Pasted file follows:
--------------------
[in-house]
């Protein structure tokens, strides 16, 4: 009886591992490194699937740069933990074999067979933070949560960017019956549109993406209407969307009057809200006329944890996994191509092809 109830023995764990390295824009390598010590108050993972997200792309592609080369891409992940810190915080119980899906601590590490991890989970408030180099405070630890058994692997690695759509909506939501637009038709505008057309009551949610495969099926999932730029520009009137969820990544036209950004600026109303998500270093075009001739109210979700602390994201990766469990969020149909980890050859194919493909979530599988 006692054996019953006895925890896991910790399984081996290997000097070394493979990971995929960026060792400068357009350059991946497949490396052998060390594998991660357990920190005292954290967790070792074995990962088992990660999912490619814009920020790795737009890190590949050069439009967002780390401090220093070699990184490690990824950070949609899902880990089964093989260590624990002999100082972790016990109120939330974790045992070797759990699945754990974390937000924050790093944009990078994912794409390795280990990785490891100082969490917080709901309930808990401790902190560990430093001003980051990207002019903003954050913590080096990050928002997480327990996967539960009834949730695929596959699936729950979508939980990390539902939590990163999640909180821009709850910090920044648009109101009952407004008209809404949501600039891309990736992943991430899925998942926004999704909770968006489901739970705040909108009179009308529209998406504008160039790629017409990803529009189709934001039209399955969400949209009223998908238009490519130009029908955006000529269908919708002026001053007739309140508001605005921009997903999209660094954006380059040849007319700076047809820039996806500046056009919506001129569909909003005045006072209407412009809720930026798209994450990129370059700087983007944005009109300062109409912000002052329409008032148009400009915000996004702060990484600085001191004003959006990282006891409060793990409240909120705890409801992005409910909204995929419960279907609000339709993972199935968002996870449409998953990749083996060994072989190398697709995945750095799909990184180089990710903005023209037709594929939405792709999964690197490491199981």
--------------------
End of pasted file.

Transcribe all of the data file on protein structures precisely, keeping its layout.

[in-house]
């Protein structure tokens, strides 16, 4: 009886591992490194699937740069933990074999067979933070949560960017019956549109993406209407969307009057809200006329944890996994191509092809 109830023995764990390295824009390598010590108050993972997200792309592609080369891409992940810190915080119980899906601590590490991890989970408030180099405070630890058994692997690695759509909506939501637009038709505008057309009551949610495969099926999932730029520009009137969820990544036209950004600026109303998500270093075009001739109210979700602390994201990766469990969020149909980890050859194919493909979530599988 006692054996019953006895925890896991910790399984081996290997000097070394493979990971995929960026060792400068357009350059991946497949490396052998060390594998991660357990920190005292954290967790070792074995990962088992990660999912490619814009920020790795737009890190590949050069439009967002780390401090220093070699990184490690990824950070949609899902880990089964093989260590624990002999100082972790016990109120939330974790045992070797759990699945754990974390937000924050790093944009990078994912794409390795280990990785490891100082969490917080709901309930808990401790902190560990430093001003980051990207002019903003954050913590080096990050928002997480327990996967539960009834949730695929596959699936729950979508939980990390539902939590990163999640909180821009709850910090920044648009109101009952407004008209809404949501600039891309990736992943991430899925998942926004999704909770968006489901739970705040909108009179009308529209998406504008160039790629017409990803529009189709934001039209399955969400949209009223998908238009490519130009029908955006000529269908919708002026001053007739309140508001605005921009997903999209660094954006380059040849007319700076047809820039996806500046056009919506001129569909909003005045006072209407412009809720930026798209994450990129370059700087983007944005009109300062109409912000002052329409008032148009400009915000996004702060990484600085001191004003959006990282006891409060793990409240909120705890409801992005409910909204995929419960279907609000339709993972199935968002996870449409998953990749083996060994072989190398697709995945750095799909990184180089990710903005023209037709594929939405792709999964690197490491199981």